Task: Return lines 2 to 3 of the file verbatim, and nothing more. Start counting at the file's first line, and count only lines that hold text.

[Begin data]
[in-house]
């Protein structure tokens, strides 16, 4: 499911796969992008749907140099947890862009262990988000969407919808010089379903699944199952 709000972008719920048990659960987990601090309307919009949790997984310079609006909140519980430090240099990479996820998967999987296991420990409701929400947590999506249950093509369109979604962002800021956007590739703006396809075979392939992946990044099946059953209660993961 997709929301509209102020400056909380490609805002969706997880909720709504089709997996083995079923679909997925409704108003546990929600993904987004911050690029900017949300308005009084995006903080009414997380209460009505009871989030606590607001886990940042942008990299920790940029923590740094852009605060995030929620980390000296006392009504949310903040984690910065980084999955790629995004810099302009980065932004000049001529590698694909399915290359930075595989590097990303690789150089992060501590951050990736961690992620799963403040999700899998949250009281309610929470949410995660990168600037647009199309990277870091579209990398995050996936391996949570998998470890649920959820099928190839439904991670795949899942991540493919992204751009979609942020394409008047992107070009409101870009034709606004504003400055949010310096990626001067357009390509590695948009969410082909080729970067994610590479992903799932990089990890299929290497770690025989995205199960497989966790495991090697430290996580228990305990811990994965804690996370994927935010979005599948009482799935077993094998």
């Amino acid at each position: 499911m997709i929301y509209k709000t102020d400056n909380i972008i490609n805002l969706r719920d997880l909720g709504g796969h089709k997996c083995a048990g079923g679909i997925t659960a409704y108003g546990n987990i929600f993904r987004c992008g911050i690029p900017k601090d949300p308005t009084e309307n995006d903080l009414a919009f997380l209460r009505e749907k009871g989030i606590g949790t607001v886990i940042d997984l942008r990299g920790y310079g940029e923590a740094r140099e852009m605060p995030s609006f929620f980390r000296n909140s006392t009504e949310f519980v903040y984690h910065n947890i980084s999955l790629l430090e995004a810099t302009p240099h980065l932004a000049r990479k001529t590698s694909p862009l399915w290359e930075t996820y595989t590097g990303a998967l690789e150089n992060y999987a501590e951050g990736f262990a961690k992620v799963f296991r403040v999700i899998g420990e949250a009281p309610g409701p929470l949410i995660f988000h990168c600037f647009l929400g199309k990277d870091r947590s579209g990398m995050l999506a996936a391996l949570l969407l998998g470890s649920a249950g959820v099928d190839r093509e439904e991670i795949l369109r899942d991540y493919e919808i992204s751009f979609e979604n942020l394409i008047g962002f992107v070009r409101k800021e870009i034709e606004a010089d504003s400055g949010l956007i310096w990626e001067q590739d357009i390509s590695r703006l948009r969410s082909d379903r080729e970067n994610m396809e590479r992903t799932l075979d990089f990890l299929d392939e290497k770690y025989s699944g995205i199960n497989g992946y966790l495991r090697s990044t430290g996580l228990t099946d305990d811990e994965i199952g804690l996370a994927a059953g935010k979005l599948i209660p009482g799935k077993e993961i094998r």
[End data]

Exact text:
């Protein structure tokens, strides 16, 4: 499911796969992008749907140099947890862009262990988000969407919808010089379903699944199952 709000972008719920048990659960987990601090309307919009949790997984310079609006909140519980430090240099990479996820998967999987296991420990409701929400947590999506249950093509369109979604962002800021956007590739703006396809075979392939992946990044099946059953209660993961 997709929301509209102020400056909380490609805002969706997880909720709504089709997996083995079923679909997925409704108003546990929600993904987004911050690029900017949300308005009084995006903080009414997380209460009505009871989030606590607001886990940042942008990299920790940029923590740094852009605060995030929620980390000296006392009504949310903040984690910065980084999955790629995004810099302009980065932004000049001529590698694909399915290359930075595989590097990303690789150089992060501590951050990736961690992620799963403040999700899998949250009281309610929470949410995660990168600037647009199309990277870091579209990398995050996936391996949570998998470890649920959820099928190839439904991670795949899942991540493919992204751009979609942020394409008047992107070009409101870009034709606004504003400055949010310096990626001067357009390509590695948009969410082909080729970067994610590479992903799932990089990890299929290497770690025989995205199960497989966790495991090697430290996580228990305990811990994965804690996370994927935010979005599948009482799935077993094998």
């Amino acid at each position: 499911m997709i929301y509209k709000t102020d400056n909380i972008i490609n805002l969706r719920d997880l909720g709504g796969h089709k997996c083995a048990g079923g679909i997925t659960a409704y108003g546990n987990i929600f993904r987004c992008g911050i690029p900017k601090d949300p308005t009084e309307n995006d903080l009414a919009f997380l209460r009505e749907k009871g989030i606590g949790t607001v886990i940042d997984l942008r990299g920790y310079g940029e923590a740094r140099e852009m605060p995030s609006f929620f980390r000296n909140s006392t009504e949310f519980v903040y984690h910065n947890i980084s999955l790629l430090e995004a810099t302009p240099h980065l932004a000049r990479k001529t590698s694909p862009l399915w290359e930075t996820y595989t590097g990303a998967l690789e150089n992060y999987a501590e951050g990736f262990a961690k992620v799963f296991r403040v999700i899998g420990e949250a009281p309610g409701p929470l949410i995660f988000h990168c600037f647009l929400g199309k990277d870091r947590s579209g990398m995050l999506a996936a391996l949570l969407l998998g470890s649920a249950g959820v099928d190839r093509e439904e991670i795949l369109r899942d991540y493919e919808i992204s751009f979609e979604n942020l394409i008047g962002f992107v070009r409101k800021e870009i034709e606004a010089d504003s400055g949010l956007i310096w990626e001067q590739d357009i390509s590695r703006l948009r969410s082909d379903r080729e970067n994610m396809e590479r992903t799932l075979d990089f990890l299929d392939e290497k770690y025989s699944g995205i199960n497989g992946y966790l495991r090697s990044t430290g996580l228990t099946d305990d811990e994965i199952g804690l996370a994927a059953g935010k979005l599948i209660p009482g799935k077993e993961i094998r």